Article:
47 Webmaster Claire Miller nominated Nigel Haworth, seconded Peter Thomasen No other nominations and all accepted General Business Greg raised NDR and Turismo. NDR 2013 difficult to get numbers, was it because it was a North island event or other factors. Also Turismo was the same the year with numbers down. The south Island events are definitely more popular and therefore the numbers may dictate the future locations. Perry Dunfoy suggested national Media exposure for the events however the costs were considered prohibitive. Claire Miller suggested free Editorial may be a good approach via Jacqui Maddelyn. Possible advertising on Trademe, or Kiwi Biker. Matiu Baker raised the Clubs Logo design, and the fact that it is not as popular as previous. Greg stated that the Club must follow strict rules from Ducati. Ducati have relaxed the rules around the Font but strict on Logo. The requirement around information for DOC Worldwide was discussed. To be registered the Club needs to know members DOB, Shirt Size, Model and Year of Bike, Email address. Also all Family memberships are entitled to join DOC worldwide. Members are required to authorise DOC worldwide to use members details. Molly will update the Membership form to ensure all pertinent details are captured going forward. Chris Marer recognised the efforts of all current Committee along with organisers of NDR. Agreed by all. The work effort and future requirement for an organising Committee for NDR and Turismo were discussed. The following volunteered for the next NDR:   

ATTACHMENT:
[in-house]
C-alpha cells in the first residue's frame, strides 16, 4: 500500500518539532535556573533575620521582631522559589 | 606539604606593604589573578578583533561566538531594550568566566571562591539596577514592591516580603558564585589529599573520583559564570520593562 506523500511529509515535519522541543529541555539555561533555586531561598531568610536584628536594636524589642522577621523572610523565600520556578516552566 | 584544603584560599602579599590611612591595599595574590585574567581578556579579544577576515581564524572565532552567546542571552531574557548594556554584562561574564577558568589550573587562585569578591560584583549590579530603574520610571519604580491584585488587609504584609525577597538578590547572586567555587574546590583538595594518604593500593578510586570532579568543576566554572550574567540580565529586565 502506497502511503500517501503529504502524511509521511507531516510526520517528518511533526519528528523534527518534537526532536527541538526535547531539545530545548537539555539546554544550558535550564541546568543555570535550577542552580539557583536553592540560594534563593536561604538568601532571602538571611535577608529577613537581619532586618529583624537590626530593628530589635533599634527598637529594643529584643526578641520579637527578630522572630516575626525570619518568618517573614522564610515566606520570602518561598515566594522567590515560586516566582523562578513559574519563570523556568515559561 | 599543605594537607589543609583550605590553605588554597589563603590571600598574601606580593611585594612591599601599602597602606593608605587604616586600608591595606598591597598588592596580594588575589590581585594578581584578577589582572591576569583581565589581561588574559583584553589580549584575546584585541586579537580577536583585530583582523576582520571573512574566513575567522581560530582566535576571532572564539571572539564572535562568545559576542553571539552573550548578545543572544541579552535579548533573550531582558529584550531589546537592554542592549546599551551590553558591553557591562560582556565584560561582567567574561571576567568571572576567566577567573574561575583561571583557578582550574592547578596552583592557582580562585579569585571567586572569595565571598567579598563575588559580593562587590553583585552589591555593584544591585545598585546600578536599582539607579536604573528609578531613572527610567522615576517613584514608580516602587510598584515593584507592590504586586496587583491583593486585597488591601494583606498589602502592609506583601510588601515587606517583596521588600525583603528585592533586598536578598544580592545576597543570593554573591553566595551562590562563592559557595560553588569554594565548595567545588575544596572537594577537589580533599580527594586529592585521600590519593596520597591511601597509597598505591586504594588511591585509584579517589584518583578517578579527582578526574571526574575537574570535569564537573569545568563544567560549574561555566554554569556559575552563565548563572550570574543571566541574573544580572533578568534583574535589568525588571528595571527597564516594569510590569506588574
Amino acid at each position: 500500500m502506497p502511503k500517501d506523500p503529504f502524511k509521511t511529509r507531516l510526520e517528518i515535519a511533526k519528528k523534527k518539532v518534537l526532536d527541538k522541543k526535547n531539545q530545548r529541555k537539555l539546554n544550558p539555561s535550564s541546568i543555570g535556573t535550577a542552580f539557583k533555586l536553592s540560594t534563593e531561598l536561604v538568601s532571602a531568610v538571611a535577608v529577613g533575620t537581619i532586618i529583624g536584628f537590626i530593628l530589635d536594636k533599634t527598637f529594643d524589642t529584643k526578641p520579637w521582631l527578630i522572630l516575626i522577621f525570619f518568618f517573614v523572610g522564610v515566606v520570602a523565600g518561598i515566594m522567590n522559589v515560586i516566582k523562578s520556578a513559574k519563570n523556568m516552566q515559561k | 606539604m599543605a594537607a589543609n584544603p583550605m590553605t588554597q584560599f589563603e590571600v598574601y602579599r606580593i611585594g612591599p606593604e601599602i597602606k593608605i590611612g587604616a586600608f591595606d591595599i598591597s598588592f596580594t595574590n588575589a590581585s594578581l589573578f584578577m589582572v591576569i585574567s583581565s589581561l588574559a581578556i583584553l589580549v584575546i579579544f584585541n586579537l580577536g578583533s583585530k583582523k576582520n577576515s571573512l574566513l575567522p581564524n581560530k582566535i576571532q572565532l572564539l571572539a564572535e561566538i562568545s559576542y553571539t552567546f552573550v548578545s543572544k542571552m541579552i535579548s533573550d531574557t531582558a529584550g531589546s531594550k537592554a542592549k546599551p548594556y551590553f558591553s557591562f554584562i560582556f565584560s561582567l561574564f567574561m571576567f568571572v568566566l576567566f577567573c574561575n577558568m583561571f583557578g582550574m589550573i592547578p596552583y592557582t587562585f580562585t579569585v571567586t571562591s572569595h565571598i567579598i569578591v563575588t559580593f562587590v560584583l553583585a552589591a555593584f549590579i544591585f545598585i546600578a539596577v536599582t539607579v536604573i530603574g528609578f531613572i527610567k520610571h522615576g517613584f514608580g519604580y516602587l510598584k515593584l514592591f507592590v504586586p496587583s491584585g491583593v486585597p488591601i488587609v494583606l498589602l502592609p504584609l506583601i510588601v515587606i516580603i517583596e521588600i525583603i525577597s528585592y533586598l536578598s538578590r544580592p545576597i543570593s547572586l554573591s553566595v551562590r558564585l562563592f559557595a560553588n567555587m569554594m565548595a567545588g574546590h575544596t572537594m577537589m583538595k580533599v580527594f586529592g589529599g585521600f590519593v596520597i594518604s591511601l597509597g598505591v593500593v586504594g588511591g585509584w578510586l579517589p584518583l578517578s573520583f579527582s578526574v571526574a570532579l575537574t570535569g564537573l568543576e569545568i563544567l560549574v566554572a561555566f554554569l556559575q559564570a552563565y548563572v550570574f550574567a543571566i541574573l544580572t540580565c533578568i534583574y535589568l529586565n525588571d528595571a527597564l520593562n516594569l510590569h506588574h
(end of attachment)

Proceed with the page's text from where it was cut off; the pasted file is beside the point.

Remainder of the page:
Claire Miller Guy Brickman Chris Marer



NDR and Turismo being held together was discussed, while there are benefits it was agreed that the events should always be separate. NDR to be March with Turismo November. Nick Marer suggested that the next NDR be combined with a Track Day at Ruapuna Raceway (Christchurch). Nick to investigate. Warren Lee was thanked for his ongoing support, which is greatly appreciated by all. The meeting was closed at 5:45.









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MAGAZINE CONTRIBUTIONS Magazine Contributions should be sent to: The Editor P.O.Box 6537 Marion Square Wellington 6141 NEW ZEALAND Email: Deadlines are the 1st February, April, June, August, October and December for issues due out towards the end of the month. Display advertising is available for business – please contact the secretary. Rates above.

PICTURE CREDITS Cover photo: Wayne Cockburn. NDR photographs: Wayne Cockburn and Greg Monahan. Treasurer’s report photographs: Nigel Taylor.



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Desmophiles Issue #60  

Desmophiles is the Official Magazine of the Ducati Owners Club of New Zealand

Desmophiles Issue #60  

Desmophiles is the Official Magazine of the Ducati Owners Club of New Zealand